The war over a balance-the-budget constitutional amendment has begun. The rattle of political musketry can be heard from the plunging Pacific coastline to the fever-swamps of Washington, D.C. Events are moving inexorably toward a final, earthshaking battle. And the battleground will be the presidential campaign of 1980.
The balanced-budget amendment is not a very new concept. The National Taxpayers Union has been pushing the project for several years now. National polls have been taken throughout the 1970s gauging the public's support of such a measure. The people have backed it with a gusto that virtually no other issue can approach: 78 percent in early 1976, 81 percent in mid-1978, 78 percent again in early 1979.
Now, with California Gov. Jerry Brown having staked out the amendment as possibly the central issue of his 1980 presidential campaign, the juggernaut is finally rolling, and everyone's choosing up sides. Because Congress has (of course) refused to even consider any of the balanced-budget proposals before it, the battle has widened to the question whether a constitutional convention should be called to draft an amendment. (Article 5 of the Constitution provides that if Congress opposes the will of the people, as in this case, a convention must be called if two-thirds of the states petition for it.)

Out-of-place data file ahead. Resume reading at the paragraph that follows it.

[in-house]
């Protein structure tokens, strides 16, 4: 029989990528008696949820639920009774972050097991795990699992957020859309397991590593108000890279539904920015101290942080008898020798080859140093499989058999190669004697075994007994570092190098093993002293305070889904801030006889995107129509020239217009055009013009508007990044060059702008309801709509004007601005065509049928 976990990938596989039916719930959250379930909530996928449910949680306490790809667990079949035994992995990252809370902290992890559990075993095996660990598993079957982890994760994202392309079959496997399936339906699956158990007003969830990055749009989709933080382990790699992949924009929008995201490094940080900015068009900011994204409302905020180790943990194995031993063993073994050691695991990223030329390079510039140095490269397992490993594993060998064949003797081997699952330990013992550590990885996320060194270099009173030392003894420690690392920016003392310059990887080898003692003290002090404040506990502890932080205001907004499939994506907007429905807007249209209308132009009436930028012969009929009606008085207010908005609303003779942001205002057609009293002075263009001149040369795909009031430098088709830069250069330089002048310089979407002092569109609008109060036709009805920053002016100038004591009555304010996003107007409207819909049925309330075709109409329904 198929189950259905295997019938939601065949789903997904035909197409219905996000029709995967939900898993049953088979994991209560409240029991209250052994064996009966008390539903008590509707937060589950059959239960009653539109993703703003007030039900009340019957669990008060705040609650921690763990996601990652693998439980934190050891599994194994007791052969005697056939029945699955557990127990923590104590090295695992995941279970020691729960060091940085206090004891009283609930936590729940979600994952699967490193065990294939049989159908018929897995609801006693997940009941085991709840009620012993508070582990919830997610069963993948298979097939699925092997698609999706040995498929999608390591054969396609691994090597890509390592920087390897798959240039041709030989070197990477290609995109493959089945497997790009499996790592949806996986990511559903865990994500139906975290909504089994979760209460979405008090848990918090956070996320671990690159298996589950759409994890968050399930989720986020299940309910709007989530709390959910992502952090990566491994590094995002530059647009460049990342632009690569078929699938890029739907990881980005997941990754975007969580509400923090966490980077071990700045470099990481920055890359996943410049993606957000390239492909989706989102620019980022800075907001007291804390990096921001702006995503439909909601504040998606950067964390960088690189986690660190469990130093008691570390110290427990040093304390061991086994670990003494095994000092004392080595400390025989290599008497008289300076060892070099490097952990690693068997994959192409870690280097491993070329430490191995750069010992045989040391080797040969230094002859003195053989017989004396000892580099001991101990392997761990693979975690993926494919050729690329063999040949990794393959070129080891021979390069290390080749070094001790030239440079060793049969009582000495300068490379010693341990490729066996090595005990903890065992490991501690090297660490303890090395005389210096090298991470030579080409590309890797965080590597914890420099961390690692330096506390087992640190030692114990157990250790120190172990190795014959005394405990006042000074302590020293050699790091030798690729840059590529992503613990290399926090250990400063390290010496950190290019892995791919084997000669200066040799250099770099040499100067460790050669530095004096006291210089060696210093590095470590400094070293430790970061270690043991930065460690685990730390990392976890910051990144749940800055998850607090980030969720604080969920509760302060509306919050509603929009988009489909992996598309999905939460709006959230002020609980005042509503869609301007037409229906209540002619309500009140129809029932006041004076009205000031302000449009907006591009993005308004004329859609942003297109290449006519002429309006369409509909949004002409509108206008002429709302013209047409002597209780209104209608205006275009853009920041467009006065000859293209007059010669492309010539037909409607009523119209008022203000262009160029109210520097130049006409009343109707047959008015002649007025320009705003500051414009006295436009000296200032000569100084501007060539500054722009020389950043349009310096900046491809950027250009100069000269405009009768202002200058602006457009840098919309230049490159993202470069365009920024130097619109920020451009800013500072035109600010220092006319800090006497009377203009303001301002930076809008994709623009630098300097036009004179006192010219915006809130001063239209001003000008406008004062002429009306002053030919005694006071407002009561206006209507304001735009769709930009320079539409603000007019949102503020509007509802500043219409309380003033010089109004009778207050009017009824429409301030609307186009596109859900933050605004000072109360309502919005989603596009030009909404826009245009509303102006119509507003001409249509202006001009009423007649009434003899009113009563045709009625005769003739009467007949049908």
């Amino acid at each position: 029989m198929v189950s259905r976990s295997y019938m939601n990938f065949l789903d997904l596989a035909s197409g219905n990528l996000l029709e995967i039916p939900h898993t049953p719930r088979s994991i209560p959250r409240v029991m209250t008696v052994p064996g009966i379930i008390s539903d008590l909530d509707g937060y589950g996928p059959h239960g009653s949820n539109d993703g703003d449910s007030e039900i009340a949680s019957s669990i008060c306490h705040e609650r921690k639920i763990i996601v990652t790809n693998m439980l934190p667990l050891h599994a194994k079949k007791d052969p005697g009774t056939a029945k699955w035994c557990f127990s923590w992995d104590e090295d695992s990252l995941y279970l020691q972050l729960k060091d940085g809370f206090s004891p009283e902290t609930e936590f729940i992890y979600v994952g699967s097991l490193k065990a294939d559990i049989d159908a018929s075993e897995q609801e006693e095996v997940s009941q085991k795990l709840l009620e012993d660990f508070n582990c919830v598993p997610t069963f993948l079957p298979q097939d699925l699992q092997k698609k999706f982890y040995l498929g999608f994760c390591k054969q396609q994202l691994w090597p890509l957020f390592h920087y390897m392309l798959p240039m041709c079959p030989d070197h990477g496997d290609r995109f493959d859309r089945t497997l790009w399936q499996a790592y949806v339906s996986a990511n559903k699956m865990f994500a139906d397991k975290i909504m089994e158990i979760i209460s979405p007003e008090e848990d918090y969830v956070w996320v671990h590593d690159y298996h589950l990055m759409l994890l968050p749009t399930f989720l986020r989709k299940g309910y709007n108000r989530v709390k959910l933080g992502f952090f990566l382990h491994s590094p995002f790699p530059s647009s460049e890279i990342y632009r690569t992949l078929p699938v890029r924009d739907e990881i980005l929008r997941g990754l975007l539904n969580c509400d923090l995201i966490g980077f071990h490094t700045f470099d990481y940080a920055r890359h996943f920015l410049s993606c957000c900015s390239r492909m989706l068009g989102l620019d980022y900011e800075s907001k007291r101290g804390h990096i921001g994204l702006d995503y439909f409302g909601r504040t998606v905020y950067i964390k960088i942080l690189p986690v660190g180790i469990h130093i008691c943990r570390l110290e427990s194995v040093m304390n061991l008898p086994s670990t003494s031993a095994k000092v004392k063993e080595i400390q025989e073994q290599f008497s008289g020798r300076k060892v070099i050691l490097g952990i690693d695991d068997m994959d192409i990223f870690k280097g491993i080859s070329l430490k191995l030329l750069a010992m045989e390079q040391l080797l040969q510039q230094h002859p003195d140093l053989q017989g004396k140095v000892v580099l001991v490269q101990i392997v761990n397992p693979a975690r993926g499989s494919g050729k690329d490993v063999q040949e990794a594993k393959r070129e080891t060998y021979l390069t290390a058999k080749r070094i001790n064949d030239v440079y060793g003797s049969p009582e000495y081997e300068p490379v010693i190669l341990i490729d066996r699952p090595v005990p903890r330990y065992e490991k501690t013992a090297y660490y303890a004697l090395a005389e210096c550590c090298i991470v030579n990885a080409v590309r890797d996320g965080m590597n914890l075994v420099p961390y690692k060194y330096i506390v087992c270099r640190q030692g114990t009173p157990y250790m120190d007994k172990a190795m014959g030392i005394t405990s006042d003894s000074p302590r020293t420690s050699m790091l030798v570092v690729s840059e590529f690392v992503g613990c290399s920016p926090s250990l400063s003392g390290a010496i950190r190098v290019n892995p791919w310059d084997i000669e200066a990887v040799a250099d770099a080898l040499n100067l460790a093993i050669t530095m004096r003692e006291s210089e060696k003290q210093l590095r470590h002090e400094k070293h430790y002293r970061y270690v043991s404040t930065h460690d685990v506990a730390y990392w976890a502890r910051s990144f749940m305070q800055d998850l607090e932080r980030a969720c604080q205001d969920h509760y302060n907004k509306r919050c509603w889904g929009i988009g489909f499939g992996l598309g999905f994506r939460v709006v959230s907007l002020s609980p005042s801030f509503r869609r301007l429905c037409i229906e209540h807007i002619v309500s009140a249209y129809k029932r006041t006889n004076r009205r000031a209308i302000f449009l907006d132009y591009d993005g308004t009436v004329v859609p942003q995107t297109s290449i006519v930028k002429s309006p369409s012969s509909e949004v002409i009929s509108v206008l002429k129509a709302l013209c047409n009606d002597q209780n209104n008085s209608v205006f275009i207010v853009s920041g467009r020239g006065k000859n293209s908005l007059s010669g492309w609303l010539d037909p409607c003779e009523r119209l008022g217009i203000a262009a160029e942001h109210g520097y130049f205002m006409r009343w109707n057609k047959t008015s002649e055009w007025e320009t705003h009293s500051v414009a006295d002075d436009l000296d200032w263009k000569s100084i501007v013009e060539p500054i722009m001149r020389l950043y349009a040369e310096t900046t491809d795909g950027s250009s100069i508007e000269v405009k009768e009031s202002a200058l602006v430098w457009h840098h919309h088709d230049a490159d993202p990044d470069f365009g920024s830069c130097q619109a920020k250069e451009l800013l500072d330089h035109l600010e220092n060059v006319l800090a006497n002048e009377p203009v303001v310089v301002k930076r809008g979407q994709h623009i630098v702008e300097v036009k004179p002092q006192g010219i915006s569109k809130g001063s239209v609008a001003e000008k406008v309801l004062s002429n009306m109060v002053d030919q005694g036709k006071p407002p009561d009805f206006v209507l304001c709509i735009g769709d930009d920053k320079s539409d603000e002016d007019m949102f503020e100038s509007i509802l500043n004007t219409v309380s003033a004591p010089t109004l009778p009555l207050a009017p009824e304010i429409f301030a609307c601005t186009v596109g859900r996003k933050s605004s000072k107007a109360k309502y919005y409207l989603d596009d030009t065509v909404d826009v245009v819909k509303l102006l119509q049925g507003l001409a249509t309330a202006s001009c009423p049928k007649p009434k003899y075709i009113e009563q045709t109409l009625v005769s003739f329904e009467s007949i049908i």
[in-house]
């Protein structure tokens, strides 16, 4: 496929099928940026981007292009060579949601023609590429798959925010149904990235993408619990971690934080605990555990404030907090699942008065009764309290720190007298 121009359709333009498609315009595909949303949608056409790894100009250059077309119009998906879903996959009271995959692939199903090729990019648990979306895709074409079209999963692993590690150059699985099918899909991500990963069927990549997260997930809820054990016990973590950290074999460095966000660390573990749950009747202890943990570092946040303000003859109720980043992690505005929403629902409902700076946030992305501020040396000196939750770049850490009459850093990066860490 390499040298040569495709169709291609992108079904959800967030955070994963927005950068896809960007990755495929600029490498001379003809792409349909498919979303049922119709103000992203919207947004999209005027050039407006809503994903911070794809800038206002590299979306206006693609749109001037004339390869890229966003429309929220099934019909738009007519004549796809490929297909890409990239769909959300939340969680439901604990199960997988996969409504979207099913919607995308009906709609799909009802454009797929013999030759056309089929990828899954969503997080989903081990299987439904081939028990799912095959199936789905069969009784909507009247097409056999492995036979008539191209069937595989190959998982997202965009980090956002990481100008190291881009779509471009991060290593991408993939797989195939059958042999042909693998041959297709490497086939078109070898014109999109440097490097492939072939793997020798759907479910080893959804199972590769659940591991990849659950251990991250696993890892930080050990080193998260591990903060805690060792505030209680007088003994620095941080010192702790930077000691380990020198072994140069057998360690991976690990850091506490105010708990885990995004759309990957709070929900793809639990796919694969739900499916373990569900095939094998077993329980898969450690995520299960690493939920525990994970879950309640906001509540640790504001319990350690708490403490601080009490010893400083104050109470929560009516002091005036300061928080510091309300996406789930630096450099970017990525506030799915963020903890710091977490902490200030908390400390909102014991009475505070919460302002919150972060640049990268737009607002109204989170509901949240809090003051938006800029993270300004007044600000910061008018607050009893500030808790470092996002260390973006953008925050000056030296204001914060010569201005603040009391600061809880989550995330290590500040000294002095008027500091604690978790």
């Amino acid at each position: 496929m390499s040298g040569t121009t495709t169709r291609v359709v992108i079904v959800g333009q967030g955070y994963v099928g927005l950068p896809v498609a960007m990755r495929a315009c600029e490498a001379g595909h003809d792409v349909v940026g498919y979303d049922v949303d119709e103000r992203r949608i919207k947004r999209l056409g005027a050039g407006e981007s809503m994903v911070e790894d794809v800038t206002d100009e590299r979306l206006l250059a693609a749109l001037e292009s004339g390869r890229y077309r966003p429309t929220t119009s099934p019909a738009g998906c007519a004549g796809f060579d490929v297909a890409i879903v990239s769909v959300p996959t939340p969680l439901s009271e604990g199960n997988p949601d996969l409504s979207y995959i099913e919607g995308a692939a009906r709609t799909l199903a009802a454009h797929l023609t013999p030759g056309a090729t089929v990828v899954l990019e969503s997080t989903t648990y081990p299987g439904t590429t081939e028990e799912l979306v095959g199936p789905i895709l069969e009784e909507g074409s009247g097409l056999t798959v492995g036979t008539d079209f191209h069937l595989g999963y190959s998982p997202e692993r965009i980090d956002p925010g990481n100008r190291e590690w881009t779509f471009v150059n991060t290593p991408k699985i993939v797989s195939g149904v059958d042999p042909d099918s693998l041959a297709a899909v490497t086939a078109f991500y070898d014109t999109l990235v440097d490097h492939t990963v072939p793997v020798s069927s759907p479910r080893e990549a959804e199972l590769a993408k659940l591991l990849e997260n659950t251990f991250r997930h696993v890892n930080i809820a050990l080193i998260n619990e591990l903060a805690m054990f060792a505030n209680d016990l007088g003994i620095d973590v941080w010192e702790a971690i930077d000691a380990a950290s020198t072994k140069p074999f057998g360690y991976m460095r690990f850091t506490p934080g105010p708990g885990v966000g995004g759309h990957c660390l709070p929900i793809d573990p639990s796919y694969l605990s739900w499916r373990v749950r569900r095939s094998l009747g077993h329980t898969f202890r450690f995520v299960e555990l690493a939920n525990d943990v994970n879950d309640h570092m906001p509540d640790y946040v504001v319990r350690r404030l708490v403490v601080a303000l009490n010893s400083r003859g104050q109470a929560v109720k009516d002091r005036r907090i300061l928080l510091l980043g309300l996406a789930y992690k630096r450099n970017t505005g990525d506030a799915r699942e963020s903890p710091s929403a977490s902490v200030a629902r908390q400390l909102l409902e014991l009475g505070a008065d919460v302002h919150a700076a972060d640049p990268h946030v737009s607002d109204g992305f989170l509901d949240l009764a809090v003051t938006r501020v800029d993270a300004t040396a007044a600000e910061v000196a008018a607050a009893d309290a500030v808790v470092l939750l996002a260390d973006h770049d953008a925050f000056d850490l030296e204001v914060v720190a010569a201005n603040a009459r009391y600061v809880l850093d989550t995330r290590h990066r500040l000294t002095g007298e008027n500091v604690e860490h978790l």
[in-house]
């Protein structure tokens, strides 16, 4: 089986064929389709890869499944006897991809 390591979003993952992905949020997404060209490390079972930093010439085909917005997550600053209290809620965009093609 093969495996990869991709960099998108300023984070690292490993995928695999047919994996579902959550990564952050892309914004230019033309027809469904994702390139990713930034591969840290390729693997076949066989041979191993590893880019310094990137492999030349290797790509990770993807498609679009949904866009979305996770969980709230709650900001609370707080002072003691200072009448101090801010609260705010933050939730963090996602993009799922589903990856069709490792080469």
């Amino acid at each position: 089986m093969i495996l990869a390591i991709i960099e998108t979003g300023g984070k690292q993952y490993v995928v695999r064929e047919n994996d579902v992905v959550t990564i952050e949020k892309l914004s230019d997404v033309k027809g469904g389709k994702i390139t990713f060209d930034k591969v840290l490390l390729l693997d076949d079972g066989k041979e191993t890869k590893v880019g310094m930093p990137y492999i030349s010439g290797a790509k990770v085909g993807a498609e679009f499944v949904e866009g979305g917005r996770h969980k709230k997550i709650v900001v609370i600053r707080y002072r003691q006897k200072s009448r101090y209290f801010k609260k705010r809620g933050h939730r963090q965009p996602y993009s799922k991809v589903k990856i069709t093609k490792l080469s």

In January 1979 a mere 22 of the needed 34 states had passed resolutions calling for an end-run around Congress. By the first week in April, New Hampshire had become the 30th state to join the bandwagon. In California, Brown battled the state legislature's Tammany Hall-like boss, House Speaker Leo McCarthy, who managed to kill a convention petition bill by strangling it in the House Ways and Means Committee. Nevertheless, the movement continued to grow, and President Carter in February organized a confidential task force specifically for the purpose of derailing the drive toward a balanced-budget amendment (and thus Jerry Brown's presidential ambitions).
What will the measure do for taxpayers? Basically, a constitutional amendment to force a balanced budget drives straight at the heart of the most vicious tax of all: inflation. Now, it should be understood that budget deficits do not in and of themselves cause inflation, but rather set up the conditions that draw forth that malaise.
It works this way: when the federal government runs gigantic budget deficits (as it has done every year but one since 1960), money is sucked out of the private market and into government coffers for the bureaucrats to dispense. Naturally, this is because tax receipts aren't enough to cover expenditures. That extra money has to come from somewhere. And that "somewhere" is borrowing. Going into debt. The process is achieved by the sale of government securities.
When too much capital is drawn out of the private market in this manner, a great hue and cry arises. If the bureaucrats have all the money, how do we build houses, finance expanded farming operations, erect skyscrapers, enlarge manufacturing capacity? We can't. The economy is driven toward a slowdown. Upward pressure increases interest rates as demand confronts a dwindling supply of capital. Politics takes hold. The Federal Reserve Board—for all its supposed political "independence"—is just about forced to expand the money supply. The alternative is economic slowdown, recession…disaster—for the politicians in power, that is.